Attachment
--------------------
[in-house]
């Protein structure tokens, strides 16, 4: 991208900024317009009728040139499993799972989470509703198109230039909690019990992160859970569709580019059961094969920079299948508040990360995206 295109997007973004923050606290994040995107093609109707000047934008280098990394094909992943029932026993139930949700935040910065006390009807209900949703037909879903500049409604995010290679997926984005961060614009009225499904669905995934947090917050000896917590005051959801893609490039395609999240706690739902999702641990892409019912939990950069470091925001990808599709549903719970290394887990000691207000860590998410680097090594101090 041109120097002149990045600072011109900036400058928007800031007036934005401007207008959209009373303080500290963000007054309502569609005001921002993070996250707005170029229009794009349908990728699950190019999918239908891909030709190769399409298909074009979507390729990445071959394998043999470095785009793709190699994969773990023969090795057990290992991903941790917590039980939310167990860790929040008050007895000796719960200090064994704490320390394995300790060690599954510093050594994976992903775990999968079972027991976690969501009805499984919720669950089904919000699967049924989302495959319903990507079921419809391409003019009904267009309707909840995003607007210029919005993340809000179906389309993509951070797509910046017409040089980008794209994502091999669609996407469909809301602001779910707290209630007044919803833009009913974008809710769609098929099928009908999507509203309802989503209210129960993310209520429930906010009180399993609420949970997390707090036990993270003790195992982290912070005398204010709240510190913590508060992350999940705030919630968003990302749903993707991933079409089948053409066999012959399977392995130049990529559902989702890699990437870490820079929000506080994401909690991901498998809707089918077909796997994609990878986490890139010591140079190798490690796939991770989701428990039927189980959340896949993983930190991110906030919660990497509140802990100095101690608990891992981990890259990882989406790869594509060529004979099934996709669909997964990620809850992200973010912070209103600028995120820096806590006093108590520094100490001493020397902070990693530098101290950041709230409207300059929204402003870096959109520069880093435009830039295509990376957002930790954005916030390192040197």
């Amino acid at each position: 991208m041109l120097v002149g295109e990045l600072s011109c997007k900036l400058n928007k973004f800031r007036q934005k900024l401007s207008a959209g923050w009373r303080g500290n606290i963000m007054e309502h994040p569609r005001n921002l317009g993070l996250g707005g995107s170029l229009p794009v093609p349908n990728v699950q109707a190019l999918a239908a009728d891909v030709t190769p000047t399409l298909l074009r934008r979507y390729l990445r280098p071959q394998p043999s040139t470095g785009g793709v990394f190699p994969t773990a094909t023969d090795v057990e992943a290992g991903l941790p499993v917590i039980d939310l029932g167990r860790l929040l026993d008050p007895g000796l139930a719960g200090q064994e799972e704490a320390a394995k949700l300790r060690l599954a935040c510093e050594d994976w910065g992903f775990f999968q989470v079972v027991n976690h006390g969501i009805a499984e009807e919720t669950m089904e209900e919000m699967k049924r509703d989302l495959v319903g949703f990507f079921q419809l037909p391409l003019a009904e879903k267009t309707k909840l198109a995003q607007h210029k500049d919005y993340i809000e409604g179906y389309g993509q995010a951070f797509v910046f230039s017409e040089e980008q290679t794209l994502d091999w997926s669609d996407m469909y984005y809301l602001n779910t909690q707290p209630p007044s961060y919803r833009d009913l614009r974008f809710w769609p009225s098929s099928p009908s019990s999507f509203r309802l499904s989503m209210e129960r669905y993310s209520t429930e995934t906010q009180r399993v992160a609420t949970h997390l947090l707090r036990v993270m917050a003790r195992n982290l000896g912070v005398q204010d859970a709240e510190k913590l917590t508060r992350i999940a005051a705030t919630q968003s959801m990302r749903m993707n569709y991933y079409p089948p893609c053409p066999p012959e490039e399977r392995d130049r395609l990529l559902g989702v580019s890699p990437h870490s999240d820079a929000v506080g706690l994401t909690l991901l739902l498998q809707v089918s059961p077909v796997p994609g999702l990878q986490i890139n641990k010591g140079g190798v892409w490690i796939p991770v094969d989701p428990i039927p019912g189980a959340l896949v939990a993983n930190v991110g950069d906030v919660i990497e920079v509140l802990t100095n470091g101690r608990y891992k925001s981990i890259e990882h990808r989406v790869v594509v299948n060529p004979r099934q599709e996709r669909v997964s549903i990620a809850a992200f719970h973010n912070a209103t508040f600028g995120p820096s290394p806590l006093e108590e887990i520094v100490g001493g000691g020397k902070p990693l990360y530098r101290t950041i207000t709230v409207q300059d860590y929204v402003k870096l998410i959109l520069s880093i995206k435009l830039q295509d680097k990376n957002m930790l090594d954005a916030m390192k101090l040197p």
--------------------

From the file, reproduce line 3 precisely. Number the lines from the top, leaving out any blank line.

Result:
């Amino acid at each position: 991208m041109l120097v002149g295109e990045l600072s011109c997007k900036l400058n928007k973004f800031r007036q934005k900024l401007s207008a959209g923050w009373r303080g500290n606290i963000m007054e309502h994040p569609r005001n921002l317009g993070l996250g707005g995107s170029l229009p794009v093609p349908n990728v699950q109707a190019l999918a239908a009728d891909v030709t190769p000047t399409l298909l074009r934008r979507y390729l990445r280098p071959q394998p043999s040139t470095g785009g793709v990394f190699p994969t773990a094909t023969d090795v057990e992943a290992g991903l941790p499993v917590i039980d939310l029932g167990r860790l929040l026993d008050p007895g000796l139930a719960g200090q064994e799972e704490a320390a394995k949700l300790r060690l599954a935040c510093e050594d994976w910065g992903f775990f999968q989470v079972v027991n976690h006390g969501i009805a499984e009807e919720t669950m089904e209900e919000m699967k049924r509703d989302l495959v319903g949703f990507f079921q419809l037909p391409l003019a009904e879903k267009t309707k909840l198109a995003q607007h210029k500049d919005y993340i809000e409604g179906y389309g993509q995010a951070f797509v910046f230039s017409e040089e980008q290679t794209l994502d091999w997926s669609d996407m469909y984005y809301l602001n779910t909690q707290p209630p007044s961060y919803r833009d009913l614009r974008f809710w769609p009225s098929s099928p009908s019990s999507f509203r309802l499904s989503m209210e129960r669905y993310s209520t429930e995934t906010q009180r399993v992160a609420t949970h997390l947090l707090r036990v993270m917050a003790r195992n982290l000896g912070v005398q204010d859970a709240e510190k913590l917590t508060r992350i999940a005051a705030t919630q968003s959801m990302r749903m993707n569709y991933y079409p089948p893609c053409p066999p012959e490039e399977r392995d130049r395609l990529l559902g989702v580019s890699p990437h870490s999240d820079a929000v506080g706690l994401t909690l991901l739902l498998q809707v089918s059961p077909v796997p994609g999702l990878q986490i890139n641990k010591g140079g190798v892409w490690i796939p991770v094969d989701p428990i039927p019912g189980a959340l896949v939990a993983n930190v991110g950069d906030v919660i990497e920079v509140l802990t100095n470091g101690r608990y891992k925001s981990i890259e990882h990808r989406v790869v594509v299948n060529p004979r099934q599709e996709r669909v997964s549903i990620a809850a992200f719970h973010n912070a209103t508040f600028g995120p820096s290394p806590l006093e108590e887990i520094v100490g001493g000691g020397k902070p990693l990360y530098r101290t950041i207000t709230v409207q300059d860590y929204v402003k870096l998410i959109l520069s880093i995206k435009l830039q295509d680097k990376n957002m930790l090594d954005a916030m390192k101090l040197p």